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Central Hill Estate, photo via brixtonbuzz.com

Central Hill estate turned down for listing

We are dismayed that our application to list the Central Hill estate in south London, which was supported by the architect Kate Macintosh and twenty residents of the estate, has been turned down. This decision places one of London’s most exceptional and progressive post-war housing estates in a hugely vulnerable position. We are now at risk of losing an architectural gem, and hundreds of residents are at risk of losing their much-loved homes.

This early example of a high-density low-rise estate was designed by the Lambeth Architect’s Department under Ted Hollamby with lead architect Rosemary Stjernstedt, one of the pioneering female architects of the time.  Her contribution to post-war social architecture has been long overlooked and the opportunity to address this by listing Central Hill has been forgone.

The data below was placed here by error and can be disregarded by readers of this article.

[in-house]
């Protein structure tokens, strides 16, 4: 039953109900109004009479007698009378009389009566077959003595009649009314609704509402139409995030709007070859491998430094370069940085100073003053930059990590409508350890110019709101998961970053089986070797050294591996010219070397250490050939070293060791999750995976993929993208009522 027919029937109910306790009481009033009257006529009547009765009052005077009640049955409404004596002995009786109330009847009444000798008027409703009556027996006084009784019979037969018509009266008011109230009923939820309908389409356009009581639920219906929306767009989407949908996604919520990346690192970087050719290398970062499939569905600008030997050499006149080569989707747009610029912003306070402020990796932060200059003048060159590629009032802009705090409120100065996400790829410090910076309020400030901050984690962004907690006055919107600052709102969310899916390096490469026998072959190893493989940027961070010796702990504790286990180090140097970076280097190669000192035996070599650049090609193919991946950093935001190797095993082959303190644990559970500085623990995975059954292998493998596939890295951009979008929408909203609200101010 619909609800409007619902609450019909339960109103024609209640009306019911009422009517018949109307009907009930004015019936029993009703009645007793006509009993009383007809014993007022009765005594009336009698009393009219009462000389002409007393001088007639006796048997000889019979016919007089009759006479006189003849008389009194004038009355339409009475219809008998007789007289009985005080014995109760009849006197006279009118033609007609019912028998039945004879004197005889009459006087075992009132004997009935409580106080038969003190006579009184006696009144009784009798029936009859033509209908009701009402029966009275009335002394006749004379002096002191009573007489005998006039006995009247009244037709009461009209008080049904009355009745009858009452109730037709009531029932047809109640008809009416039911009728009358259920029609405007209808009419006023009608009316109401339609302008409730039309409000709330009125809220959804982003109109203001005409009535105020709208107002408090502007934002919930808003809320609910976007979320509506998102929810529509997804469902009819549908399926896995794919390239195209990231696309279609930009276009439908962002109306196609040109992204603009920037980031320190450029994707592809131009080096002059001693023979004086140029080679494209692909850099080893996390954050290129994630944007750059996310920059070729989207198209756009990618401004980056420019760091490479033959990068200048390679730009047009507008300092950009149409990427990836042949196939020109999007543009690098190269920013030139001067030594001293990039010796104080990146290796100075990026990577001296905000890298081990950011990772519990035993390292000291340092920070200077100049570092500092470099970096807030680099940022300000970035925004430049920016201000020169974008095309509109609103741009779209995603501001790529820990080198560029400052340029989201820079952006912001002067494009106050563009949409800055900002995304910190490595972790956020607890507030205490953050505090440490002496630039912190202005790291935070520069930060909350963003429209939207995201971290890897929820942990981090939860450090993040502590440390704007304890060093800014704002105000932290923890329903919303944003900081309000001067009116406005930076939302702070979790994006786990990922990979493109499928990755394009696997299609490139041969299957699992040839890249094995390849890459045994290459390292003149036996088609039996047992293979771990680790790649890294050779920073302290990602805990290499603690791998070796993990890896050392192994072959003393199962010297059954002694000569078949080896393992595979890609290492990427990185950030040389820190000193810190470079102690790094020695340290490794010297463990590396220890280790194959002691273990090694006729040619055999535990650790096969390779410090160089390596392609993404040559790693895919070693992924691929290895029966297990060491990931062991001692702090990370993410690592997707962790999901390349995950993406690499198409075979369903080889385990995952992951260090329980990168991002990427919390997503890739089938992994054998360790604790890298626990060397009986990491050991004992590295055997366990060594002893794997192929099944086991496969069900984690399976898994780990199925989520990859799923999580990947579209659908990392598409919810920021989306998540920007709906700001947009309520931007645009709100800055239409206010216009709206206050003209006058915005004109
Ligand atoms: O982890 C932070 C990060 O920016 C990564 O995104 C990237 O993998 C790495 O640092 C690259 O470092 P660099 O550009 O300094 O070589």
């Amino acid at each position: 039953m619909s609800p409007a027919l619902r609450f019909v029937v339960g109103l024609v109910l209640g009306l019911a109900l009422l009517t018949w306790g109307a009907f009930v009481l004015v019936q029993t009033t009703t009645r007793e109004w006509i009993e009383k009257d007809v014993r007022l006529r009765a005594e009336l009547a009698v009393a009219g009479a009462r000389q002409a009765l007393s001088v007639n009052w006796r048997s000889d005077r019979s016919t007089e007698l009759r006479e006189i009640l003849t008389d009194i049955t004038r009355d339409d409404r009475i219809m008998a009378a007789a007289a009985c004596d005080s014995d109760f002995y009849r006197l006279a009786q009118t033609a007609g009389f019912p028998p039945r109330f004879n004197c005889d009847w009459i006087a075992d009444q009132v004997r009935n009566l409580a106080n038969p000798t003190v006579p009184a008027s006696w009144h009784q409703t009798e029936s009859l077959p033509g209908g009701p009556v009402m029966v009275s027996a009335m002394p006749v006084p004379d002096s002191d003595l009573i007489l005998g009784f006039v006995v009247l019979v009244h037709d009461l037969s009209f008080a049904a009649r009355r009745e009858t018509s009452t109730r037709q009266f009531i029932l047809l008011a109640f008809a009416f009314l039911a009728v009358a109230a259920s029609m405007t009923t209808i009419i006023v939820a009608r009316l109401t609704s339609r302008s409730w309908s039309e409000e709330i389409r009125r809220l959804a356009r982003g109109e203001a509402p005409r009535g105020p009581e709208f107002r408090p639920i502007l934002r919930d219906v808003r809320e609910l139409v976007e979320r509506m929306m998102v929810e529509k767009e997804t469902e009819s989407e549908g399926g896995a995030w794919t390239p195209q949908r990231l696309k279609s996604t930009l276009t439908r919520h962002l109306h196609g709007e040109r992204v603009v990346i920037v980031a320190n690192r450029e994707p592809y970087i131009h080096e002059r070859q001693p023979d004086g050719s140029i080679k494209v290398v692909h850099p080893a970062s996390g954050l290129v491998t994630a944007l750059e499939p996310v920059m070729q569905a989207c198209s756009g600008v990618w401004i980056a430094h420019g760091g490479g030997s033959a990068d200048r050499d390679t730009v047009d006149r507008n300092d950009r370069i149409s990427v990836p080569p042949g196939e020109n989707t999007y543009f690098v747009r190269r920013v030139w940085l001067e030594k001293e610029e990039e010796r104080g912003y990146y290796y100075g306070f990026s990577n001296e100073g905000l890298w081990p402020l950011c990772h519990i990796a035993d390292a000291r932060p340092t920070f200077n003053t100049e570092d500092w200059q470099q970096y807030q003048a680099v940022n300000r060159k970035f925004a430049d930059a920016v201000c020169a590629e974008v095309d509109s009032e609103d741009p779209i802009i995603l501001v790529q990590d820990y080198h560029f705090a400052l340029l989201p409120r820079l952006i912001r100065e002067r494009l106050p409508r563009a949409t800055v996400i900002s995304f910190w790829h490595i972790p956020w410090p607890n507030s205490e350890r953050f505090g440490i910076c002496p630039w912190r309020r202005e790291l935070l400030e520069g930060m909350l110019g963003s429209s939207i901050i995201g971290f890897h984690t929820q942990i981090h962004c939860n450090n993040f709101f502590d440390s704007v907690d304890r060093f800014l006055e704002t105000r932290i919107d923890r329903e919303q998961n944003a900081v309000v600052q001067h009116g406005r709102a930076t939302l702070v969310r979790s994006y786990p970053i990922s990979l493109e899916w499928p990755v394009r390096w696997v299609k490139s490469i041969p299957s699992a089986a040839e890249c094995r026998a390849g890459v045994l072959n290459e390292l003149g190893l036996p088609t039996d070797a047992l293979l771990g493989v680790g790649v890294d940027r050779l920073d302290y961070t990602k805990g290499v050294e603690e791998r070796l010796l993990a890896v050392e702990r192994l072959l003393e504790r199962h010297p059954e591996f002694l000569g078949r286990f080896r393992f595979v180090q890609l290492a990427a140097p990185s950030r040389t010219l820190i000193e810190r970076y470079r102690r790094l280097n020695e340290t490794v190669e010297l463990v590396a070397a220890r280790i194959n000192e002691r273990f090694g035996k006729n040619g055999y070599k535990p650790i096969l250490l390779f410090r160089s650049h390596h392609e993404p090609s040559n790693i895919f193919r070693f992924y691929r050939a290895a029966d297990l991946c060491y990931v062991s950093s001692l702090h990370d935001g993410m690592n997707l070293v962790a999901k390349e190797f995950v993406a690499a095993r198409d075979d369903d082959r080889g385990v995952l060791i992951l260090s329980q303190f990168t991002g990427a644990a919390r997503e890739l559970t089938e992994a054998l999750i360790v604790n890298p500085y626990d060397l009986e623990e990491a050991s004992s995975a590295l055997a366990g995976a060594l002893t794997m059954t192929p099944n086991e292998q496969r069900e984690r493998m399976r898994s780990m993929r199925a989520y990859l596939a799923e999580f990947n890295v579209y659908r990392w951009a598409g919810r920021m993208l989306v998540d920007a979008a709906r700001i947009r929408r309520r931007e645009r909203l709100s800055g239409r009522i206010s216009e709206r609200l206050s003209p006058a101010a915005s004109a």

C20 Director Catherine Croft says “I think that Historic England’s analysis misses the point.  It denigrates the estate by saying that it ‘Relies on the drama of its topography for much of its effect, rather than the virtuosity of its architecture’ whereas it seems to me that virtuosity  is not necessarily something that social housing should be striving for.”

Read full details of why we think this estate deserves to be listed: C20 Listing Application for Central Hill

 

About The Twentieth Century Society

The Twentieth Century Society is a membership organisation which campaigns for the conservation of the best C20th architecture. It was founded in 1976 as the Thirties Society and is now recognised by government and has a statutory role in the planning process. For more details, see our website, www.c20society.org.uk.

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